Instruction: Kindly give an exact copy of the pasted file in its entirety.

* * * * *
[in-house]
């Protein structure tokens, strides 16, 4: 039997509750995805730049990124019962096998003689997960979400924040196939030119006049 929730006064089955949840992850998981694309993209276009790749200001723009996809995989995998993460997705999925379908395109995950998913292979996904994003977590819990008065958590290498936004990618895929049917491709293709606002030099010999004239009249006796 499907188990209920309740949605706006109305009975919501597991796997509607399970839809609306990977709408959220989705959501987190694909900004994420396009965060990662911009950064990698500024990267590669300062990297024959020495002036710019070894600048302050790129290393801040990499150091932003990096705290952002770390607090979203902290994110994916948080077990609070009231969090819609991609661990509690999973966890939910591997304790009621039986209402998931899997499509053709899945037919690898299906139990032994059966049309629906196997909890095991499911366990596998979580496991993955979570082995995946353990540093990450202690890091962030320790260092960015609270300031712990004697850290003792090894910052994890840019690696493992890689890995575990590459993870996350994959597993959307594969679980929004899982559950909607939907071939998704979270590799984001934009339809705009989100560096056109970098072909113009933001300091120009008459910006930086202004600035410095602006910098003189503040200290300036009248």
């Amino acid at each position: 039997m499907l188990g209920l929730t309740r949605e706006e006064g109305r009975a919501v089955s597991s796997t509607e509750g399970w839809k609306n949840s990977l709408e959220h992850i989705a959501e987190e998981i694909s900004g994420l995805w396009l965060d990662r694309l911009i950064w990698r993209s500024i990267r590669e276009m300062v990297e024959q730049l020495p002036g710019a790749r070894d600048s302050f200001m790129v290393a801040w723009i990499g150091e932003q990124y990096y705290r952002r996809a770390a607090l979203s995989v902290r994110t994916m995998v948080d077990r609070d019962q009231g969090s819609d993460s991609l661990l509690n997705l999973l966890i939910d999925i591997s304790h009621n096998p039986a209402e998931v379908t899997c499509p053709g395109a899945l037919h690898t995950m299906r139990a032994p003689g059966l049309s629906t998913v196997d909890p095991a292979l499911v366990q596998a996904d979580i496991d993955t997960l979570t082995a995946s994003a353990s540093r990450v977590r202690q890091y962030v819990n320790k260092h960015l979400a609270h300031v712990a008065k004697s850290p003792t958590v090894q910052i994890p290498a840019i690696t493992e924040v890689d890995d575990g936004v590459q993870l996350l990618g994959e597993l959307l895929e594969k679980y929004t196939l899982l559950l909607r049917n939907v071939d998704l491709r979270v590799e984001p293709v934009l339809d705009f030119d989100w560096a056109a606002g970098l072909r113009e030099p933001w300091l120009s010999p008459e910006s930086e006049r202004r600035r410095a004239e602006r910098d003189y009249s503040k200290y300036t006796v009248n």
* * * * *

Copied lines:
[in-house]
């Protein structure tokens, strides 16, 4: 039997509750995805730049990124019962096998003689997960979400924040196939030119006049 929730006064089955949840992850998981694309993209276009790749200001723009996809995989995998993460997705999925379908395109995950998913292979996904994003977590819990008065958590290498936004990618895929049917491709293709606002030099010999004239009249006796 499907188990209920309740949605706006109305009975919501597991796997509607399970839809609306990977709408959220989705959501987190694909900004994420396009965060990662911009950064990698500024990267590669300062990297024959020495002036710019070894600048302050790129290393801040990499150091932003990096705290952002770390607090979203902290994110994916948080077990609070009231969090819609991609661990509690999973966890939910591997304790009621039986209402998931899997499509053709899945037919690898299906139990032994059966049309629906196997909890095991499911366990596998979580496991993955979570082995995946353990540093990450202690890091962030320790260092960015609270300031712990004697850290003792090894910052994890840019690696493992890689890995575990590459993870996350994959597993959307594969679980929004899982559950909607939907071939998704979270590799984001934009339809705009989100560096056109970098072909113009933001300091120009008459910006930086202004600035410095602006910098003189503040200290300036009248």
């Amino acid at each position: 039997m499907l188990g209920l929730t309740r949605e706006e006064g109305r009975a919501v089955s597991s796997t509607e509750g399970w839809k609306n949840s990977l709408e959220h992850i989705a959501e987190e998981i694909s900004g994420l995805w396009l965060d990662r694309l911009i950064w990698r993209s500024i990267r590669e276009m300062v990297e024959q730049l020495p002036g710019a790749r070894d600048s302050f200001m790129v290393a801040w723009i990499g150091e932003q990124y990096y705290r952002r996809a770390a607090l979203s995989v902290r994110t994916m995998v948080d077990r609070d019962q009231g969090s819609d993460s991609l661990l509690n997705l999973l966890i939910d999925i591997s304790h009621n096998p039986a209402e998931v379908t899997c499509p053709g395109a899945l037919h690898t995950m299906r139990a032994p003689g059966l049309s629906t998913v196997d909890p095991a292979l499911v366990q596998a996904d979580i496991d993955t997960l979570t082995a995946s994003a353990s540093r990450v977590r202690q890091y962030v819990n320790k260092h960015l979400a609270h300031v712990a008065k004697s850290p003792t958590v090894q910052i994890p290498a840019i690696t493992e924040v890689d890995d575990g936004v590459q993870l996350l990618g994959e597993l959307l895929e594969k679980y929004t196939l899982l559950l909607r049917n939907v071939d998704l491709r979270v590799e984001p293709v934009l339809d705009f030119d989100w560096a056109a606002g970098l072909r113009e030099p933001w300091l120009s010999p008459e910006s930086e006049r202004r600035r410095a004239e602006r910098d003189y009249s503040k200290y300036t006796v009248n």